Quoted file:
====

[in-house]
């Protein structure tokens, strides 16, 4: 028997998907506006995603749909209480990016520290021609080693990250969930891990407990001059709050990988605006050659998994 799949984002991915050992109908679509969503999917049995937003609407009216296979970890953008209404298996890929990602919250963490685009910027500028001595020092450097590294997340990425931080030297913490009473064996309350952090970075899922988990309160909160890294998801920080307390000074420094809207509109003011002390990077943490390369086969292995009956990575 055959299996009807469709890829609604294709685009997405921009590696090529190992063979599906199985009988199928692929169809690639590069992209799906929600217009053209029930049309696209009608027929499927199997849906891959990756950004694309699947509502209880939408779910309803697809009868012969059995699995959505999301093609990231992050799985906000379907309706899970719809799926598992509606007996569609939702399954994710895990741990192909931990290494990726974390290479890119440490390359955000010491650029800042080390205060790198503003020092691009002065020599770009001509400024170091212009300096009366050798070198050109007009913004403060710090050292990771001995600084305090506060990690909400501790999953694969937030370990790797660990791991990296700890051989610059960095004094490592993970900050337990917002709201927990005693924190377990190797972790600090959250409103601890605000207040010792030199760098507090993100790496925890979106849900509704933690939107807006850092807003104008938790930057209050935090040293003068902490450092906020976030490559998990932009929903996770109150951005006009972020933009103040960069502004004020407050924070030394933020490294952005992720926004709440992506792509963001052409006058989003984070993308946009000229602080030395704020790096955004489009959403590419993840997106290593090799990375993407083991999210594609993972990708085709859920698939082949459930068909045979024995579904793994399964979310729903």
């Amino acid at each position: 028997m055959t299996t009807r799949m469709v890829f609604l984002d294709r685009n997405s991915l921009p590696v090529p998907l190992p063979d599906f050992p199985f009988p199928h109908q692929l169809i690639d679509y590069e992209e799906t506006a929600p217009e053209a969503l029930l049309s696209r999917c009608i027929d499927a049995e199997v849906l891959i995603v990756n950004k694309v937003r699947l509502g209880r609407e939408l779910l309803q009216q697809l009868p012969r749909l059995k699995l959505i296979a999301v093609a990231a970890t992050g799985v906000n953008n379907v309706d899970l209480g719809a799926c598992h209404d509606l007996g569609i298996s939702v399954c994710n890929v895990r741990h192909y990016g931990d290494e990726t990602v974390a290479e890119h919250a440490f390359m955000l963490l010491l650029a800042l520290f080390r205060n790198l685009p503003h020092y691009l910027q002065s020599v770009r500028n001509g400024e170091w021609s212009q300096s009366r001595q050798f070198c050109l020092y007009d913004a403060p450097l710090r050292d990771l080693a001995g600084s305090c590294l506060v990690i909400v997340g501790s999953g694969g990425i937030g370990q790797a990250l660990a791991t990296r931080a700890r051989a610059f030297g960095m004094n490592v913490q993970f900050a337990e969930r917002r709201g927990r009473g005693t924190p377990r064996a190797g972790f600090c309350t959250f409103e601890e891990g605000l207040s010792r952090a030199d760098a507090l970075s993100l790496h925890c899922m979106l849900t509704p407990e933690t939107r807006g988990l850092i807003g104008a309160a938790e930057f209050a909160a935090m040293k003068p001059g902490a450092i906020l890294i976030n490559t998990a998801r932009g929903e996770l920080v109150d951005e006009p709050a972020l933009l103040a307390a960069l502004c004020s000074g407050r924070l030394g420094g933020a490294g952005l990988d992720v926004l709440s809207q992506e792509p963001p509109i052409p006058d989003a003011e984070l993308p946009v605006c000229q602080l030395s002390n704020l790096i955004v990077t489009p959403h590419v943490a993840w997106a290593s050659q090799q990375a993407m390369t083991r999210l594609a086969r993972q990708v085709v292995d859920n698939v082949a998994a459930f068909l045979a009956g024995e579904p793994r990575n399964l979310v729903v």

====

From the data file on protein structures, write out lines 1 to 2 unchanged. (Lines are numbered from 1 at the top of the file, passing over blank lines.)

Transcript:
[in-house]
């Protein structure tokens, strides 16, 4: 028997998907506006995603749909209480990016520290021609080693990250969930891990407990001059709050990988605006050659998994 799949984002991915050992109908679509969503999917049995937003609407009216296979970890953008209404298996890929990602919250963490685009910027500028001595020092450097590294997340990425931080030297913490009473064996309350952090970075899922988990309160909160890294998801920080307390000074420094809207509109003011002390990077943490390369086969292995009956990575 055959299996009807469709890829609604294709685009997405921009590696090529190992063979599906199985009988199928692929169809690639590069992209799906929600217009053209029930049309696209009608027929499927199997849906891959990756950004694309699947509502209880939408779910309803697809009868012969059995699995959505999301093609990231992050799985906000379907309706899970719809799926598992509606007996569609939702399954994710895990741990192909931990290494990726974390290479890119440490390359955000010491650029800042080390205060790198503003020092691009002065020599770009001509400024170091212009300096009366050798070198050109007009913004403060710090050292990771001995600084305090506060990690909400501790999953694969937030370990790797660990791991990296700890051989610059960095004094490592993970900050337990917002709201927990005693924190377990190797972790600090959250409103601890605000207040010792030199760098507090993100790496925890979106849900509704933690939107807006850092807003104008938790930057209050935090040293003068902490450092906020976030490559998990932009929903996770109150951005006009972020933009103040960069502004004020407050924070030394933020490294952005992720926004709440992506792509963001052409006058989003984070993308946009000229602080030395704020790096955004489009959403590419993840997106290593090799990375993407083991999210594609993972990708085709859920698939082949459930068909045979024995579904793994399964979310729903």